WTA Insider: How do you balance your variety and power game? 
It starts in practice. I'm working a lot on that and also in the gym, to being able to last long rallies and being able to have the strength to hit such heavy balls. 

But going back to the 'I'm only 18 part.' I really think that anything is possible at any age. So many tennis players have proved that when they were 16 they're winning Grand Slams and Naomi last year I think she's only 19 when she won. Tsitsipas, Felix, Dennis, we're all showing that it's possible at any age to be able to accomplish what they've accomplished.  

WTA Insider: Naomi once said years ago, when asked about whether she felt she needed more experience to break through, that experience doesn't matter if you're good enough. Does that resonate with you?
I actually really, really respect that. I think it's true. Anything is possible at any age and she said if you're good enough then experience doesn't really matter. 

I guess it's also because they've never played these younger players these up and coming players before so they don't really know their game style and they're probably a bit nervous because they're playing much younger players. So when I do see that during the match, when they're just kind of bunting the ball or giving free points, I take advantage of that. I think that's what I've been doing really well the past couple of months. I just keep fighting no matter what the score is.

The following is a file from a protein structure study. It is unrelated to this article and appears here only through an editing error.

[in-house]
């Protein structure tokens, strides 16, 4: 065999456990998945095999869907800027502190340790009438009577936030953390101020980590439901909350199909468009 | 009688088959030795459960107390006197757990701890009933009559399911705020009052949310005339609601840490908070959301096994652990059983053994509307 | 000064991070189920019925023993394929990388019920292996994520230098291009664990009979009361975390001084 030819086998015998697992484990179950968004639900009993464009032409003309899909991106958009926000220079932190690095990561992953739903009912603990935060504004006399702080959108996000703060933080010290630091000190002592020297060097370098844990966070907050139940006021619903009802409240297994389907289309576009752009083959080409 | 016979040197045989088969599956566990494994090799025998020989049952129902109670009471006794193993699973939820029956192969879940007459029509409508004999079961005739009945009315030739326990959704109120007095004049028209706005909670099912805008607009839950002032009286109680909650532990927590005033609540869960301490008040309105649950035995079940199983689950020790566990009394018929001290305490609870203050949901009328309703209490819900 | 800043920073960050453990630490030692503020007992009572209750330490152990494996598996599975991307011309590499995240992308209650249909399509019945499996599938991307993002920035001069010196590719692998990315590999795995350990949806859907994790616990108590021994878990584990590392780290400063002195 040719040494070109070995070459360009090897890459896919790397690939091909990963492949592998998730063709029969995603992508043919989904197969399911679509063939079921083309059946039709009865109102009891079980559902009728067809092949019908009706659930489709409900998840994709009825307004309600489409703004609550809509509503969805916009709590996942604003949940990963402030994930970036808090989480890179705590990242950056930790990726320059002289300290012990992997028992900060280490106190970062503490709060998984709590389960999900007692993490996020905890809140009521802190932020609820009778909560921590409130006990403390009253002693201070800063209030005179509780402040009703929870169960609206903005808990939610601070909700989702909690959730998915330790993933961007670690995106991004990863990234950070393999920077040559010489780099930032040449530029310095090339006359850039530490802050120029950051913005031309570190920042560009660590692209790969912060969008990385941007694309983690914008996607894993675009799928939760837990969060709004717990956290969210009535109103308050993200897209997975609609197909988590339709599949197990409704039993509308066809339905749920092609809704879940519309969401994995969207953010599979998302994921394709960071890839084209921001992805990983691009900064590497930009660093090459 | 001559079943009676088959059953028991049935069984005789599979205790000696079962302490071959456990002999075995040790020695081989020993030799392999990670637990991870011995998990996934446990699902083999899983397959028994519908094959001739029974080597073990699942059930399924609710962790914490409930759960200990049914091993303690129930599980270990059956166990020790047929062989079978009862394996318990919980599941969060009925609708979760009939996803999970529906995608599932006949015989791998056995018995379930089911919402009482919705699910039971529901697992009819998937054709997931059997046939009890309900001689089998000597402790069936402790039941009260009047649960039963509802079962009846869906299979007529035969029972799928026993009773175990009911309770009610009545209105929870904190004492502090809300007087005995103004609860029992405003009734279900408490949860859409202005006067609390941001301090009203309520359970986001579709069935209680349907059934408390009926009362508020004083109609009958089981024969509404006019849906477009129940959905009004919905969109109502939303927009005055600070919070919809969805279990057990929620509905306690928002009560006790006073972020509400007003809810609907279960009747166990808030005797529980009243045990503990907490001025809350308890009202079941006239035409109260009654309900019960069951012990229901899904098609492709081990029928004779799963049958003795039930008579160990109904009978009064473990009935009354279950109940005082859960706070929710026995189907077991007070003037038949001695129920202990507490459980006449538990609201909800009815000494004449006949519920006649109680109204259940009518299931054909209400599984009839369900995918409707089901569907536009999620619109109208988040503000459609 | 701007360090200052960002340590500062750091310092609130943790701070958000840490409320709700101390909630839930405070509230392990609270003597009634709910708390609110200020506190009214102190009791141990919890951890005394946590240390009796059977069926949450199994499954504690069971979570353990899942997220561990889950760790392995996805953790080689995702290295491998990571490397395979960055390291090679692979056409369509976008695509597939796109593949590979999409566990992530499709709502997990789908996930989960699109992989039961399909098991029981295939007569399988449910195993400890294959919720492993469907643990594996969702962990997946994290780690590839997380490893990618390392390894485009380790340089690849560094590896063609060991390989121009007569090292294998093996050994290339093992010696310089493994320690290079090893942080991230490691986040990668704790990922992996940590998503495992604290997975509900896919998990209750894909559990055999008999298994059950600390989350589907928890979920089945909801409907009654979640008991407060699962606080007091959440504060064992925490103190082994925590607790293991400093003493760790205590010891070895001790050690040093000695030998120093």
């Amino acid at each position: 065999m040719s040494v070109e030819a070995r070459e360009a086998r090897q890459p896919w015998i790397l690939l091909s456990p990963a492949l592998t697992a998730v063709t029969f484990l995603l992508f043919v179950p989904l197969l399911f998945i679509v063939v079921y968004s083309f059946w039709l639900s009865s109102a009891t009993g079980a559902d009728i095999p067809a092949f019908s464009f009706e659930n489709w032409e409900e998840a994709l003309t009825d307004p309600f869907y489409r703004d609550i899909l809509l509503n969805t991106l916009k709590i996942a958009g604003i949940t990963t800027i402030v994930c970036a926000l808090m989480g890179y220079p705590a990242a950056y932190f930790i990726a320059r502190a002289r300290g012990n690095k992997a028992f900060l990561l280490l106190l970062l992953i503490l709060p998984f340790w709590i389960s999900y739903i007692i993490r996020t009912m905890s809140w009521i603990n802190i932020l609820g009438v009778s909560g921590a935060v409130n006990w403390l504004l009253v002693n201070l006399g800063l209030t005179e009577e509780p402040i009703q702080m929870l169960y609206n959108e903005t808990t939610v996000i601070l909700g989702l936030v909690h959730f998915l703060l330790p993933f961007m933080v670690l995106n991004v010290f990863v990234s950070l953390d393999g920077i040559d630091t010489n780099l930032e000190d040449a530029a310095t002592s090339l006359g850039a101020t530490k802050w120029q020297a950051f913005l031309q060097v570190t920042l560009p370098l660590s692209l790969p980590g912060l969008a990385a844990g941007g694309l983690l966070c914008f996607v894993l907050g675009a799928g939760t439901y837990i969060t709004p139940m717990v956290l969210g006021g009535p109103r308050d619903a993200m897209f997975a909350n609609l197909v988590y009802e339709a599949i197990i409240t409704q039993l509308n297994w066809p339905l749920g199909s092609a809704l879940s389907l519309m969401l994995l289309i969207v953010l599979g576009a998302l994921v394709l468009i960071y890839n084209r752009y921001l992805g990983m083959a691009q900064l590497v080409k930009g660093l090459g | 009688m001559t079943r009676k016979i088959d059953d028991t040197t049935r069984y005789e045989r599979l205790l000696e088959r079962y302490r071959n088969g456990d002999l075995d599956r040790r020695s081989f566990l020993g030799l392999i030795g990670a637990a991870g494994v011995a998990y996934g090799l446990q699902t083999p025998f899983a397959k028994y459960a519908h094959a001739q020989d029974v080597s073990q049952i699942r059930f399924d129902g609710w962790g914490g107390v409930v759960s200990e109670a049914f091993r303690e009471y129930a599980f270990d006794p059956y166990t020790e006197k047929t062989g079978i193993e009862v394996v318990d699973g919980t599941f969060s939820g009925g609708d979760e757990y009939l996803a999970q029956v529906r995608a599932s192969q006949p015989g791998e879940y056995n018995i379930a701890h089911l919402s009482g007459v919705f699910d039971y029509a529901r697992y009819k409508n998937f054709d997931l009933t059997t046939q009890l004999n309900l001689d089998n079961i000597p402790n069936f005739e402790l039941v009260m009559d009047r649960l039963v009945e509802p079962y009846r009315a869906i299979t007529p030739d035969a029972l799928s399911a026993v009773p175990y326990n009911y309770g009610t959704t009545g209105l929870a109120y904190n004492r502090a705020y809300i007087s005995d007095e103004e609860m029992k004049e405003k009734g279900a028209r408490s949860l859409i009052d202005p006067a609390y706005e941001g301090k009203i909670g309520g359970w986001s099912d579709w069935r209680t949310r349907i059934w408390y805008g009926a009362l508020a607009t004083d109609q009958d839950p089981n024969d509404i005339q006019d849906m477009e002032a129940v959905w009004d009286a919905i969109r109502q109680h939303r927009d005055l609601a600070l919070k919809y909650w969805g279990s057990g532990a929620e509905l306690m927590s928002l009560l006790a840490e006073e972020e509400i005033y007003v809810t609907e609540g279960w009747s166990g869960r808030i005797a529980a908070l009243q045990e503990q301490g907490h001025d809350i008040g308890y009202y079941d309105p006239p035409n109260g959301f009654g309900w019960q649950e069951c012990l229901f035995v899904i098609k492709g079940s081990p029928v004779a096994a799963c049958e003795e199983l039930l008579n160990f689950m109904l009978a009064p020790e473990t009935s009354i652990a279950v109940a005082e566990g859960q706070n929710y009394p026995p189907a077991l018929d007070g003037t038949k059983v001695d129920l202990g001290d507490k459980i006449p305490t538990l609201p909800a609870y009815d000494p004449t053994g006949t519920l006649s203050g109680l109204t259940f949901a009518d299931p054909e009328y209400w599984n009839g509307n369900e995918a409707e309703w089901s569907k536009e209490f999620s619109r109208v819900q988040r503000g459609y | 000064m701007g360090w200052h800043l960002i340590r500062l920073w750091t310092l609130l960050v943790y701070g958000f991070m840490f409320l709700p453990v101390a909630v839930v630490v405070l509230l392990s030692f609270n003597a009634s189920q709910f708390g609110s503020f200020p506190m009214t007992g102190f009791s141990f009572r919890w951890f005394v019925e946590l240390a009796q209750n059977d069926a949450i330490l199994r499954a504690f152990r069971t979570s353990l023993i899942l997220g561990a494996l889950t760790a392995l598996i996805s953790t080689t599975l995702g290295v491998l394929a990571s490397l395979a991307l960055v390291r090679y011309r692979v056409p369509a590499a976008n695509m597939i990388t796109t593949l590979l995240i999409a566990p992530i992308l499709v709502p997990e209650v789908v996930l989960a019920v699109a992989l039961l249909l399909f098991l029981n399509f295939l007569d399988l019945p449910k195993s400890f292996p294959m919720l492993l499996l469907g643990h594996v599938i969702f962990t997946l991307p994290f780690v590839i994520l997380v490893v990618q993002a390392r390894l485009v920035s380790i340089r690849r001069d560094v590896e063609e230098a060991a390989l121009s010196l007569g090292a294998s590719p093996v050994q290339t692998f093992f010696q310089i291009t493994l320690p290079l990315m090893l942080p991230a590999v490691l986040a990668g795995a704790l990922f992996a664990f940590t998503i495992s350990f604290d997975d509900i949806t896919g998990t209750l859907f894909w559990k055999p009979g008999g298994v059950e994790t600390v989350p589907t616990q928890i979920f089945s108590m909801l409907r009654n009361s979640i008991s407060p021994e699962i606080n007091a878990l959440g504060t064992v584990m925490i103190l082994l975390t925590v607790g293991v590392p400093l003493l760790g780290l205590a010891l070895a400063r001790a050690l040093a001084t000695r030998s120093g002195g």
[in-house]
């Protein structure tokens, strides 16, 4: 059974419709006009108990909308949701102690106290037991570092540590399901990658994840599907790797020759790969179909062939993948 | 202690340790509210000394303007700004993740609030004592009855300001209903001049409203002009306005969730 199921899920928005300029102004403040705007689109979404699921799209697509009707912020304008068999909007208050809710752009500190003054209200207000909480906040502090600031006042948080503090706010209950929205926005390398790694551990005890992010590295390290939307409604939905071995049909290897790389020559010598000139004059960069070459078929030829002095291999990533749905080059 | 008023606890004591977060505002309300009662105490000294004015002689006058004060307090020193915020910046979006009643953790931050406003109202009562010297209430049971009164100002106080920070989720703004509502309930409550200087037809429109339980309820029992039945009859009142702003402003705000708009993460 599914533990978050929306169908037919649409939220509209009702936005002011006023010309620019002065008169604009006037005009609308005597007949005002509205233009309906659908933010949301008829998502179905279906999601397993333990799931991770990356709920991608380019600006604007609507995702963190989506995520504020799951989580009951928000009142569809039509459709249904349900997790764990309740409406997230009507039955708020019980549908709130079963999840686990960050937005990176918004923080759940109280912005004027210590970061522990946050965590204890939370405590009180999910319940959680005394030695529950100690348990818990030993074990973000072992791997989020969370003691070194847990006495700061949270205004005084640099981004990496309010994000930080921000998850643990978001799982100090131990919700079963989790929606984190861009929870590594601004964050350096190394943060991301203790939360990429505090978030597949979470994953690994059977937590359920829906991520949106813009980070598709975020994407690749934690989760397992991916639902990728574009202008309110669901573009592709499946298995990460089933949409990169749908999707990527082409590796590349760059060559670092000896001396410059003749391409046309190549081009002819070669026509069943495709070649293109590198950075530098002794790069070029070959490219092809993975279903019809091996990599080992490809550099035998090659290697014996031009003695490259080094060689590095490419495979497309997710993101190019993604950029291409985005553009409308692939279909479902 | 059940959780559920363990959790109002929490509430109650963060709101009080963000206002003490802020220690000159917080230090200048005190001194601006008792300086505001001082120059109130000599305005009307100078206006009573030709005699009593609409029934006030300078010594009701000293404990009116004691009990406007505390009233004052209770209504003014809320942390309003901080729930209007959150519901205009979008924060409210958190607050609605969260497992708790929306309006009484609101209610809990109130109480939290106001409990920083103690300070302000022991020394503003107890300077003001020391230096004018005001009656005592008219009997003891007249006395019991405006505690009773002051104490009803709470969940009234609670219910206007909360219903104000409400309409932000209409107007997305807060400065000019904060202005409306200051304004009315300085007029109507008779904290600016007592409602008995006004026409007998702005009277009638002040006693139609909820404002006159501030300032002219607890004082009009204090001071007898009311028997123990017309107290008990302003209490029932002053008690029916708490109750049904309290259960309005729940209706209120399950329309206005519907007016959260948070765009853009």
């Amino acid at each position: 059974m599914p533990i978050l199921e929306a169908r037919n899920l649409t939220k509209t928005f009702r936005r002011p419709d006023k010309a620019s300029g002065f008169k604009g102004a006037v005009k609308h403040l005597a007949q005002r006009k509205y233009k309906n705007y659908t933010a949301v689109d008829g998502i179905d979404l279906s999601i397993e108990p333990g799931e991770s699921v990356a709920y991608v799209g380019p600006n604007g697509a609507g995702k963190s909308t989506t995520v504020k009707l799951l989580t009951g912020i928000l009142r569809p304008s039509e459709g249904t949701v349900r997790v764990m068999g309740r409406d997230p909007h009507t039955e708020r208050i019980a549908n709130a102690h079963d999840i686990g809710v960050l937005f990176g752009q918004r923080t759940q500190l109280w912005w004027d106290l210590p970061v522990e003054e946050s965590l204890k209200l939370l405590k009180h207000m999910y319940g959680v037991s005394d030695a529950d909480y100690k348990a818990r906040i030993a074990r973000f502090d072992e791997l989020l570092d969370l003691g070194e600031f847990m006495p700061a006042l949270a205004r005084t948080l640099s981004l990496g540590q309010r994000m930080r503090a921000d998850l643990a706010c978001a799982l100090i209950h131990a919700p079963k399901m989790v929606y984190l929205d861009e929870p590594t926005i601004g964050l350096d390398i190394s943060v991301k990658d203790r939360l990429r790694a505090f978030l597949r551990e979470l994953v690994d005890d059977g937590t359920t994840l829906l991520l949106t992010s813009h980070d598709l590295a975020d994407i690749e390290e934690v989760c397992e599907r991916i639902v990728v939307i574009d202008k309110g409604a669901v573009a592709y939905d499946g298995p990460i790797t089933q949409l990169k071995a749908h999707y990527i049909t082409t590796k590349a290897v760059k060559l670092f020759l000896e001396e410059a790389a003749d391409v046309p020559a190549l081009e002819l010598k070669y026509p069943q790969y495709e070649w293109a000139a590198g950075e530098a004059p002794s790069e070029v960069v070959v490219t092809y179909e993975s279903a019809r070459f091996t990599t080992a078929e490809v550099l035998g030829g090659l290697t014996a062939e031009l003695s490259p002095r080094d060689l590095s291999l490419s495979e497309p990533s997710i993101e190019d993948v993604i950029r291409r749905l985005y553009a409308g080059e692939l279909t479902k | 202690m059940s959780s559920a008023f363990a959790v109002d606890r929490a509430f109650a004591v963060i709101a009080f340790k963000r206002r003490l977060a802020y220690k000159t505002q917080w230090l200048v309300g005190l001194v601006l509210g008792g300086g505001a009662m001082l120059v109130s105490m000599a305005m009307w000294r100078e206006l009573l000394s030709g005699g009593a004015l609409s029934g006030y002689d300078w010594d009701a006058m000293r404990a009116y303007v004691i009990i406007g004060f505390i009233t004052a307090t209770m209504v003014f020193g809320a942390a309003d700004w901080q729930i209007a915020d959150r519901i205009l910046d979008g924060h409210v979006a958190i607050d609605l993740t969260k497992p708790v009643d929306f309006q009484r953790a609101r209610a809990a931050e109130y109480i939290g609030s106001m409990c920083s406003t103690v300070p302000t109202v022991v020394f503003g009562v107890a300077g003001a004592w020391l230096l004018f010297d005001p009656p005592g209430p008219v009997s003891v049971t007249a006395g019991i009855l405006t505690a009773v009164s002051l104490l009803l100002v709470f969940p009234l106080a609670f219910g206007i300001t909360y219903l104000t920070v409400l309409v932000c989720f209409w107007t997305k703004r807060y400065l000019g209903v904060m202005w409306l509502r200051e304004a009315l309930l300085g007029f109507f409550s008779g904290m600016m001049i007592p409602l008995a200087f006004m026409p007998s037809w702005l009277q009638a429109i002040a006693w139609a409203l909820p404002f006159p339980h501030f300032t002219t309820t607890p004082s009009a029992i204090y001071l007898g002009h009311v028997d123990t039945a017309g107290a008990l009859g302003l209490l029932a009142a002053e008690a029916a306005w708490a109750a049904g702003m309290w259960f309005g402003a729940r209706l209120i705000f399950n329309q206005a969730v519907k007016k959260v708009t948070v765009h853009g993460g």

WTA Insider: When you got to the tournament, did you believe you could win the title? 
No, no, no. Every tournament I go into though, I want to win of course. But no, I really -- because in the first round I really I thought I was going to lose that match because I was so shaky from the beginning. 

But then after I started winning more and more matches I'm like OK I think there's a really good shot. And like I said I've been picturing myself holding this trophy for so long. And everything is paying off and everything is so worth it.  

WTA Insider: Going back to your game, how much of what you do on the court is about executing a playbook versus improvisation? 
Well you really never know what your opponent's gonna bring. But obviously I do have different tactics in the back of my mind. It really depends on who I play, obviously, but my main thing is just changing the rhythm and then see what my opponent does and re-evaluate during the match. 

WTA Insider: You started the season ranked No.152 and on Monday you will rise to No.24, a Top 25 player. You'll likely be seeded at Slams and no longer have to go through qualifying to get into main draws. What do you think it will be like when you see that 24 next to your name? 
It's definitely easier on the body and the mental aspect of things, that I won't have to play qualifying. For sure I'll get a bye in tournaments. So that aspect is great. 

And also, just everything that has happened throughout the last couple of years, I remember I was in such a bad spot a year ago and now I'm like you said I'm number 24 in the world. It's just all those bad moments, if you just keep thinking of all the positives that might happen, all I can say is that it's all worth it and this means everything to me.